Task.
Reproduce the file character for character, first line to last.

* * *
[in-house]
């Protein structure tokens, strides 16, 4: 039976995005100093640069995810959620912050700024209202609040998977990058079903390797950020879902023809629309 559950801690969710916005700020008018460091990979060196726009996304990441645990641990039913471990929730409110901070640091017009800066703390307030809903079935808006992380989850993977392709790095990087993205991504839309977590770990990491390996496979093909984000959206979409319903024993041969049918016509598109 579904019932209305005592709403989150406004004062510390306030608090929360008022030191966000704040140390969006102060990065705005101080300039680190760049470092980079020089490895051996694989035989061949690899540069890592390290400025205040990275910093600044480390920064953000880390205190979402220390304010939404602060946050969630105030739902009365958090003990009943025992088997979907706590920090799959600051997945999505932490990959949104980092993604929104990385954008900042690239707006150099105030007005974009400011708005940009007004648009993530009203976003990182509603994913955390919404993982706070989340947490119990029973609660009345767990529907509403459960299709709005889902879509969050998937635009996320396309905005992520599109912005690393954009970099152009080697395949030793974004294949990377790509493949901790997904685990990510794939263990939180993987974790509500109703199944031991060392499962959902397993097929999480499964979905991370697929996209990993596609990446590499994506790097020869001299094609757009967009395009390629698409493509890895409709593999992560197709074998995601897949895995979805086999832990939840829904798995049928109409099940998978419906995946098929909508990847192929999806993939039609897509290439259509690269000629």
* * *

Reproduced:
[in-house]
């Protein structure tokens, strides 16, 4: 039976995005100093640069995810959620912050700024209202609040998977990058079903390797950020879902023809629309 559950801690969710916005700020008018460091990979060196726009996304990441645990641990039913471990929730409110901070640091017009800066703390307030809903079935808006992380989850993977392709790095990087993205991504839309977590770990990491390996496979093909984000959206979409319903024993041969049918016509598109 579904019932209305005592709403989150406004004062510390306030608090929360008022030191966000704040140390969006102060990065705005101080300039680190760049470092980079020089490895051996694989035989061949690899540069890592390290400025205040990275910093600044480390920064953000880390205190979402220390304010939404602060946050969630105030739902009365958090003990009943025992088997979907706590920090799959600051997945999505932490990959949104980092993604929104990385954008900042690239707006150099105030007005974009400011708005940009007004648009993530009203976003990182509603994913955390919404993982706070989340947490119990029973609660009345767990529907509403459960299709709005889902879509969050998937635009996320396309905005992520599109912005690393954009970099152009080697395949030793974004294949990377790509493949901790997904685990990510794939263990939180993987974790509500109703199944031991060392499962959902397993097929999480499964979905991370697929996209990993596609990446590499994506790097020869001299094609757009967009395009390629698409493509890895409709593999992560197709074998995601897949895995979805086999832990939840829904798995049928109409099940998978419906995946098929909508990847192929999806993939039609897509290439259509690269000629």